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Dracunculiasis…yes, the worm hanging out of peoples’ feet

Dracunculus medinensis

This is a very notorious human parasite with a long history.  Also known as the “Guinea worm” or simply “the worm that hangs out of peoples’ feet, Dracunculus is also believed to be the “serpent” that winds around the staff of Hippocrates and predecessor of the caduceus.  This illness is still around, thousands of years after Hippocrates, and can still cause problems for both locals and travelers in endemic areas. 


This is the nematode that protrudes out of people’s feet or lower limbs. Ingestion of copepods in contaminated water is the main way to get it. When the people with the Guinea worm hanging out of their foot walk in water, the worm releases eggs. Symptoms include a large blister on the foot or leg when the pregnant female is ready to burst through the skin and begin to shed eggs, along with itching and nausea/vomiting.


Sub-Saharan Africa


Acquired by drinking water infected with copepods. Incubation time from ingestion to symptoms is approximately one year.

Filtration straws at work



Adequate pore filtration of water (100 micrometer strain), education to stay out of water if infected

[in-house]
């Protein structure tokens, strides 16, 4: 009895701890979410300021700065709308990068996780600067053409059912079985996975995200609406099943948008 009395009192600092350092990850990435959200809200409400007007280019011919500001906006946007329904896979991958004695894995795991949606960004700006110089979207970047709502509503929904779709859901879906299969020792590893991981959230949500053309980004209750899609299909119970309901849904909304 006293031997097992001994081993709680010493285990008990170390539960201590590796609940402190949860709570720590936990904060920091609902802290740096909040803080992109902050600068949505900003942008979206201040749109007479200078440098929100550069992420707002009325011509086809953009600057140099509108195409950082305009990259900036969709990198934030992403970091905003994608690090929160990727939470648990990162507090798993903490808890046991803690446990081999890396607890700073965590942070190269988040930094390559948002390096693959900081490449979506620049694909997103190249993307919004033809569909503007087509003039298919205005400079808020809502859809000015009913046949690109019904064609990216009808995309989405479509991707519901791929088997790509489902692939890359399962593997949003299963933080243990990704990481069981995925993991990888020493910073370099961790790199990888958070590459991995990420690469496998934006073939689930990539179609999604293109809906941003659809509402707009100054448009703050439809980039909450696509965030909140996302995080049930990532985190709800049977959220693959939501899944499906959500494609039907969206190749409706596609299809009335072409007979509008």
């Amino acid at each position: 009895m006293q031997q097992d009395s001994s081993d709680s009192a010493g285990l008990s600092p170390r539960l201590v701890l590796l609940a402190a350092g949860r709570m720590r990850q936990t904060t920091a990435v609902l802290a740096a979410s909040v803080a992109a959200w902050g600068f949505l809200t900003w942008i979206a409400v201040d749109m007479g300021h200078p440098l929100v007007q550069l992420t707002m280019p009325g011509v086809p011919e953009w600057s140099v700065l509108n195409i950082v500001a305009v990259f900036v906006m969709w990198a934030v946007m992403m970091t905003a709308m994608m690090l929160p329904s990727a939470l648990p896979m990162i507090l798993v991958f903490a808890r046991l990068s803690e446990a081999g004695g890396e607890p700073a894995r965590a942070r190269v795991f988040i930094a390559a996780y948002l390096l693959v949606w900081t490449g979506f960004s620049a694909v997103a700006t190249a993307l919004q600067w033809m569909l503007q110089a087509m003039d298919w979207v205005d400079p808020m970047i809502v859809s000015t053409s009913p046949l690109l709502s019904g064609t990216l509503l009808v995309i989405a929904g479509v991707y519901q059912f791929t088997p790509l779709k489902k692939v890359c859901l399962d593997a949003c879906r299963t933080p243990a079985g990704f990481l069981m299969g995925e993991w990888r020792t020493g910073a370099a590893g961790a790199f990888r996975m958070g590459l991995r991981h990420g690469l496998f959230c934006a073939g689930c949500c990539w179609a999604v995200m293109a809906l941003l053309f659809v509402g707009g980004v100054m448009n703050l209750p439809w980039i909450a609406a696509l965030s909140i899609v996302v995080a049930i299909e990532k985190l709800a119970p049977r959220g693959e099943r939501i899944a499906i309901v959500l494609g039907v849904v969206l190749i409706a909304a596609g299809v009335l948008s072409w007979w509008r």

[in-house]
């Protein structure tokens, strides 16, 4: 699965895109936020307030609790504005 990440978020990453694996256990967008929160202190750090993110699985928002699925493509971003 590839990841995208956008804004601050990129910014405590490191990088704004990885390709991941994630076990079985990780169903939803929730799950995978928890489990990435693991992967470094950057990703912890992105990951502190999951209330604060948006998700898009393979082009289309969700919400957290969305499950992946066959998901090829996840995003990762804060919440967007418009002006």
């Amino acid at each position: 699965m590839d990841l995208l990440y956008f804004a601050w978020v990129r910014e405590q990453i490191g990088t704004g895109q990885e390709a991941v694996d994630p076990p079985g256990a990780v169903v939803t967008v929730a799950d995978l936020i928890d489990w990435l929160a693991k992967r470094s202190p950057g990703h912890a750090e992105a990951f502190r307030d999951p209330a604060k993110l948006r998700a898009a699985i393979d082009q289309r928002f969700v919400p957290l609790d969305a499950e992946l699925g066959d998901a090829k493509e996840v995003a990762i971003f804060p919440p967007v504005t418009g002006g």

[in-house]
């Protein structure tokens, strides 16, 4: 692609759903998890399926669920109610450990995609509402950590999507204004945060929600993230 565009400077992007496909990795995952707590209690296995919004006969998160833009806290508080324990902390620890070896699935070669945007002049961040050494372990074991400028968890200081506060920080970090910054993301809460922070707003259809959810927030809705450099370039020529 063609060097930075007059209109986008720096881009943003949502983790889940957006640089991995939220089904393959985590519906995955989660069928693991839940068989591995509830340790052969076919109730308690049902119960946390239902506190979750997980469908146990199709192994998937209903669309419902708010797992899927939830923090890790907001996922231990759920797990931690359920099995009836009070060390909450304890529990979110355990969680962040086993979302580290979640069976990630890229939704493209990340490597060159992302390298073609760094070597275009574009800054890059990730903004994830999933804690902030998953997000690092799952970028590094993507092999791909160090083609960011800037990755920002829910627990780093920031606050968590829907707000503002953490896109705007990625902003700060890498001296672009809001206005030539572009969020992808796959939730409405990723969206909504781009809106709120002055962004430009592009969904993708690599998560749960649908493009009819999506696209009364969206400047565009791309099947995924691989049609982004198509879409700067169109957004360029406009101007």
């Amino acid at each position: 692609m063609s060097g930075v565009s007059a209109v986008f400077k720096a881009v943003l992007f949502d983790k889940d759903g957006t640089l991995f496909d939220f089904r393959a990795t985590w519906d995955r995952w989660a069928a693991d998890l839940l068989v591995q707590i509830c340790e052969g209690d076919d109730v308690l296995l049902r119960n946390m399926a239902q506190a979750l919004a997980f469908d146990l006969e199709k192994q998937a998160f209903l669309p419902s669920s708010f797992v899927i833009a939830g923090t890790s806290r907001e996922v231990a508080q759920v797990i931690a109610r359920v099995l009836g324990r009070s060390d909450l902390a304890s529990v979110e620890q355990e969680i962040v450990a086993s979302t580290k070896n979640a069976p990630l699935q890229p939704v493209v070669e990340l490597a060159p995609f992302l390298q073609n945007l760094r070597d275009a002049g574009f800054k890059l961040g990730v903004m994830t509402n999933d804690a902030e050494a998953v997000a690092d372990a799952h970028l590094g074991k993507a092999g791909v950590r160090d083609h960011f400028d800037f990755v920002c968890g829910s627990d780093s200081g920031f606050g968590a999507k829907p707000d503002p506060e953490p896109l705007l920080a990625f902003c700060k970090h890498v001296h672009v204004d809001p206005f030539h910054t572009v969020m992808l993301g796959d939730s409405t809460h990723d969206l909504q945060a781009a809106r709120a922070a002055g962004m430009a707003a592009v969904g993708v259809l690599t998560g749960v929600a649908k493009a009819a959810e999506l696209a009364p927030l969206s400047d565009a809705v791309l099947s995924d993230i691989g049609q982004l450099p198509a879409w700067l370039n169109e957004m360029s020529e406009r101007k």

Prevention of secondary infection at blister site, tetanus prophylaxis and an attempt at gentle/long term/very slow extraction is best. Albendazole, DEC, etc. are ineffective.  Care must be taken to avoid breaking the worm off, inside the body, as this can result in a secondary infection.


A large global health burden, frequently entire villages are infected and still are drinking contaminated water. Adequate instruction on filtration is all that is required to prevent this. The infected person walks in still, fresh water and the pregnant female worm release her eggs. From there, they are ingested by a copepod (small crustacean). This copepod is then swimming in the water an unsuspecting person drinks. Ingestion of the copepod and the developing larvae it carries lead to the stomach. Once there, the larvae penetrate the stomach/duodenal wall and migrate through the body. After the male and female mate, the pregnant female goes to the lowest part of the body because it will be closest to water. Then she breaks through the skin and lays eggs when in the infected person wades in water.


Removal of the guinea worm is a hotly debated topic. Some advocate a surgical attempt to remove the entire female worm from the blister, before she penetrates the skin. However, if she has already pierced the skin, it won’t work. Use of a toothpick or other small stick to “wrap” the worm around (like winding thread on a spool) is also used. As the head of the worm protrudes, simply wrap the worm on the stick and tape the stick to the leg. This prevents the worm from retreating back into the body after laying eggs. Then, slowly, each day, wind a bit more of the worm on the stick. Caution must be used to avoid breaking the worm or tearing it in half, while winding.

Travelers to endemic areas should routinely filter their drinking water if it comes from a questionable source, especially in rural areas.  Of course, hikers and off-road athletes taking water from lakes, streams, etc. should also get in the habit of water filtration.

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